Any property or assets given as a gift (including money) are subject to the federal gift tax. However, there are numerous exceptions. Here are some ways you can transfer assets without incurring gift taxes:
- Give an unlimited number of people gifts up to $14,000 each per year ($28,000 if you're married). These gifts are called annual exclusion gifts.
- Pay any amount toward another person's tuition or medical expenses, as long as you pay these amounts directly to the school or medical provider.
- Give any amount to your spouse.
- Give any amount to charity.
If you make contributions to a Section 529 college savings plan or prepaid tuition plan on behalf of another person, you can contribute up to five years of annual exclusion gifts, or $70,000, in a single year ($140,000 if you're married), provided that you make the proper election on a timely filed gift tax return. If the election is made, then any additional gifts over the annual exclusion amount to that individual during the five-year period will be subject to gift tax. If you die before the end of the five-year period, a prorated portion of your gift will be subject to estate tax.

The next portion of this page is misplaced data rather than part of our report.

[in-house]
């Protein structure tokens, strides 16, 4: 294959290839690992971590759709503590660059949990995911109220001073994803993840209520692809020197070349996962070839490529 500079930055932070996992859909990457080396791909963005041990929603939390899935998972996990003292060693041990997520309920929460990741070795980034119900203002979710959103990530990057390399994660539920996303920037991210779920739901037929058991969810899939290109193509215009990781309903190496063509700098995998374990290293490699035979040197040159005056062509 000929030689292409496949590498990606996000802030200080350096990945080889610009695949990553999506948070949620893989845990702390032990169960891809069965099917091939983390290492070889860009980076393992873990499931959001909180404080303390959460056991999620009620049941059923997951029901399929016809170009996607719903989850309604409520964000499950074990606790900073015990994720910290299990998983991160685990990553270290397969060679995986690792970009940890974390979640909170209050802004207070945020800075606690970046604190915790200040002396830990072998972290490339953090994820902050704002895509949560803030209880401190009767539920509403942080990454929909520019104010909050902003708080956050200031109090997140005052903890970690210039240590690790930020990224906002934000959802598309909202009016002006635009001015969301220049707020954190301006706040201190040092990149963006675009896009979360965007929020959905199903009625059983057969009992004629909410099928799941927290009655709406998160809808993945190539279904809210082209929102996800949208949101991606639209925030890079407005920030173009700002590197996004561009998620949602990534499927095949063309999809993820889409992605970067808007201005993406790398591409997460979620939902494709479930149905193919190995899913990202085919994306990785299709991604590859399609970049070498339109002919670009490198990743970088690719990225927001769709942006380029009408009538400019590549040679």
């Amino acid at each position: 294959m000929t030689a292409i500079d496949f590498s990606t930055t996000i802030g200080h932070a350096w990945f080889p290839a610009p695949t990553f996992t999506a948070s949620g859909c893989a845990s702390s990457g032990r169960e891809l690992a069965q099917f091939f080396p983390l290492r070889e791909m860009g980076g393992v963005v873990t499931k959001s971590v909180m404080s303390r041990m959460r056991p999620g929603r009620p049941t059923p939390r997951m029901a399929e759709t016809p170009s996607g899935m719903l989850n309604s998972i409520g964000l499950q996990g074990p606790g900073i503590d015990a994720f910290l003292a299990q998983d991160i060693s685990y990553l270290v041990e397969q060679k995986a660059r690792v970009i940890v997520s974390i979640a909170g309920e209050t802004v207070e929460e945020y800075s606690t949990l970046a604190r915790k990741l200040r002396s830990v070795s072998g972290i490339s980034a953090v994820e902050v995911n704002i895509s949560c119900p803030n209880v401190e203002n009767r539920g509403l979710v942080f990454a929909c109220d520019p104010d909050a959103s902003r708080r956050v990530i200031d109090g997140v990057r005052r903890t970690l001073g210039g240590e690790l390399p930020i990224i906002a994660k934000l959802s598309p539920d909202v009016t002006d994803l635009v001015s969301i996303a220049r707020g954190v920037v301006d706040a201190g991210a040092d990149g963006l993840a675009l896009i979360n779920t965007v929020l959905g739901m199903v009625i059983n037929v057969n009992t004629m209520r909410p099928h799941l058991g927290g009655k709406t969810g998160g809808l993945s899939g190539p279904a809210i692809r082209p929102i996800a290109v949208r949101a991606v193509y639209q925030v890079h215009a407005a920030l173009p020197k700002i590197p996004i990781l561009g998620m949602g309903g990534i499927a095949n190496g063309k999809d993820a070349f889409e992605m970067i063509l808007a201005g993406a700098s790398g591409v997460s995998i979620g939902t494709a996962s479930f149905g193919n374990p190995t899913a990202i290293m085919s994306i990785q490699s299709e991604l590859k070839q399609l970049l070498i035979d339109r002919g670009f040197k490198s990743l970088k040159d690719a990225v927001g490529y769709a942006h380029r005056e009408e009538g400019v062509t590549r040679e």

Even if you make a taxable gift, you don't have to pay tax until you exhaust your gift tax exemption amount. This exemption currently allows for $5.25 million of taxable gifts to be made during your lifetime before a tax payment is required.
You should always consult with your tax advisor so that your overall circumstances can be taken into consideration and that you're properly reporting the gifts.
Source: The Vanguard Group, Inc.